July 2008
This is the final report for MIT2006-02 on the interaction between seabirds and trawl nets.

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Final report: Seabird interactions with trawl nets (PDF, 2,290K)

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The overlap of fishery operations with foraging activity over continental shelf waters in time (particularly the breeding season) and space (close to breeding colonies) results in seabird captures during commercial fishing. Seabirds are known to be caught during trawling operations as a result of hitting trawl gear such as the trawl warps (in the air and on the atwer) or becoming entangled in the net itself.

In New Zealand waters, vessels now use regulated mitigation measures in the form of seabird deterrents to minimise warp strikes in tandem with voluntary offal management regimes aimed at controlling any discharge or discarding at times when seabirds are less vulnerable.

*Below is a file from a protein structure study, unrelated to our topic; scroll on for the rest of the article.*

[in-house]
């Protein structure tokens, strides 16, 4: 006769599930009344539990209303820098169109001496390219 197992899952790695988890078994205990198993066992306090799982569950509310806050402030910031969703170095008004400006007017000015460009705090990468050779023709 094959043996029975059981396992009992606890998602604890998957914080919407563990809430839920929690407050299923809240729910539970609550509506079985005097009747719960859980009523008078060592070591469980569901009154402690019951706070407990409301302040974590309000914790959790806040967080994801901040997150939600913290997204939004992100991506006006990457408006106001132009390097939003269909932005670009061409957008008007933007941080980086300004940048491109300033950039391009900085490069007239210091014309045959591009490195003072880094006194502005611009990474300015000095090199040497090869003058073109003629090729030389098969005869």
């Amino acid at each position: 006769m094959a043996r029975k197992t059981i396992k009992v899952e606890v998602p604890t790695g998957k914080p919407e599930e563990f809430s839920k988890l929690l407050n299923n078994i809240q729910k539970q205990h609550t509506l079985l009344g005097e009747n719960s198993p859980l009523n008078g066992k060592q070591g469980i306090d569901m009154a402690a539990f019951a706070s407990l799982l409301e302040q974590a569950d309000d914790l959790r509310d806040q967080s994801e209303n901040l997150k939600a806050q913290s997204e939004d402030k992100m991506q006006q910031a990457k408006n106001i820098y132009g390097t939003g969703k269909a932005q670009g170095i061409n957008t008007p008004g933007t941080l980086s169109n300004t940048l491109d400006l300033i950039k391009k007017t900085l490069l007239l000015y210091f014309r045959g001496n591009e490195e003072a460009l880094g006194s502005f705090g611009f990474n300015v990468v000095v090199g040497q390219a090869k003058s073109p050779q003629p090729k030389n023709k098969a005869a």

Comments written by Ministry of Fisheries observers during their placements on commercial fishing trawlers in New Zealand waters were used to identify seabird captures that were likely to be a result of direct interaction with the trawl net.

Much of the available information suggested that individual vessel practices increased the likelihood of captures in the nets, with gear breakdowns the major reason for multiple captures. However on some occasions, observers noted that there appeared to be no obvious reason for capture other than the presence of the birds and the normal shooting and hauling practices.

Publication information

Author: S J Baird. Prepared for Clement & Associates Ltd.

NIWA Client Report: WLG2008-22
July 2008

NIWA Project: CLE08301


Conservation Services Programme
Department of Conservation
PO Box 10-420
Wellington 6143


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